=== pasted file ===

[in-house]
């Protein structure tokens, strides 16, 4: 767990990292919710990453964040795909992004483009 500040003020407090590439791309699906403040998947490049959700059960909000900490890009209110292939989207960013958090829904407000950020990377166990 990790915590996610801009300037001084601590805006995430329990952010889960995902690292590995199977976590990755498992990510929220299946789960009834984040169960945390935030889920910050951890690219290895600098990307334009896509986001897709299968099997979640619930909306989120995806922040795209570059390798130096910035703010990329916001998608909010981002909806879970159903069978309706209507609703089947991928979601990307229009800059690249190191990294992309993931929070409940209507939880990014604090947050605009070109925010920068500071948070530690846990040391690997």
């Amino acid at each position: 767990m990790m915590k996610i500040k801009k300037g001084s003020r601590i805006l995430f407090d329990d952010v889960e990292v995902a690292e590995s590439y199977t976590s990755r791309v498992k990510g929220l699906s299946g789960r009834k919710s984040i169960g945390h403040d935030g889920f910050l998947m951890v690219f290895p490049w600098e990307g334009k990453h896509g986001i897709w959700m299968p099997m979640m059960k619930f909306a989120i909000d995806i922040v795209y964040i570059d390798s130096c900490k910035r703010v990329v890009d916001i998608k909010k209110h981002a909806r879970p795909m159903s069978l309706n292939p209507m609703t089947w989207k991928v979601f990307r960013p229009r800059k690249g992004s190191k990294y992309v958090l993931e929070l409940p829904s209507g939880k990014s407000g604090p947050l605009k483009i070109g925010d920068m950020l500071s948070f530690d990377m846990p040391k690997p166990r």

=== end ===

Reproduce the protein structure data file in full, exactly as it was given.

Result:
[in-house]
């Protein structure tokens, strides 16, 4: 767990990292919710990453964040795909992004483009 500040003020407090590439791309699906403040998947490049959700059960909000900490890009209110292939989207960013958090829904407000950020990377166990 990790915590996610801009300037001084601590805006995430329990952010889960995902690292590995199977976590990755498992990510929220299946789960009834984040169960945390935030889920910050951890690219290895600098990307334009896509986001897709299968099997979640619930909306989120995806922040795209570059390798130096910035703010990329916001998608909010981002909806879970159903069978309706209507609703089947991928979601990307229009800059690249190191990294992309993931929070409940209507939880990014604090947050605009070109925010920068500071948070530690846990040391690997």
């Amino acid at each position: 767990m990790m915590k996610i500040k801009k300037g001084s003020r601590i805006l995430f407090d329990d952010v889960e990292v995902a690292e590995s590439y199977t976590s990755r791309v498992k990510g929220l699906s299946g789960r009834k919710s984040i169960g945390h403040d935030g889920f910050l998947m951890v690219f290895p490049w600098e990307g334009k990453h896509g986001i897709w959700m299968p099997m979640m059960k619930f909306a989120i909000d995806i922040v795209y964040i570059d390798s130096c900490k910035r703010v990329v890009d916001i998608k909010k209110h981002a909806r879970p795909m159903s069978l309706n292939p209507m609703t089947w989207k991928v979601f990307r960013p229009r800059k690249g992004s190191k990294y992309v958090l993931e929070l409940p829904s209507g939880k990014s407000g604090p947050l605009k483009i070109g925010d920068m950020l500071s948070f530690d990377m846990p040391k690997p166990r």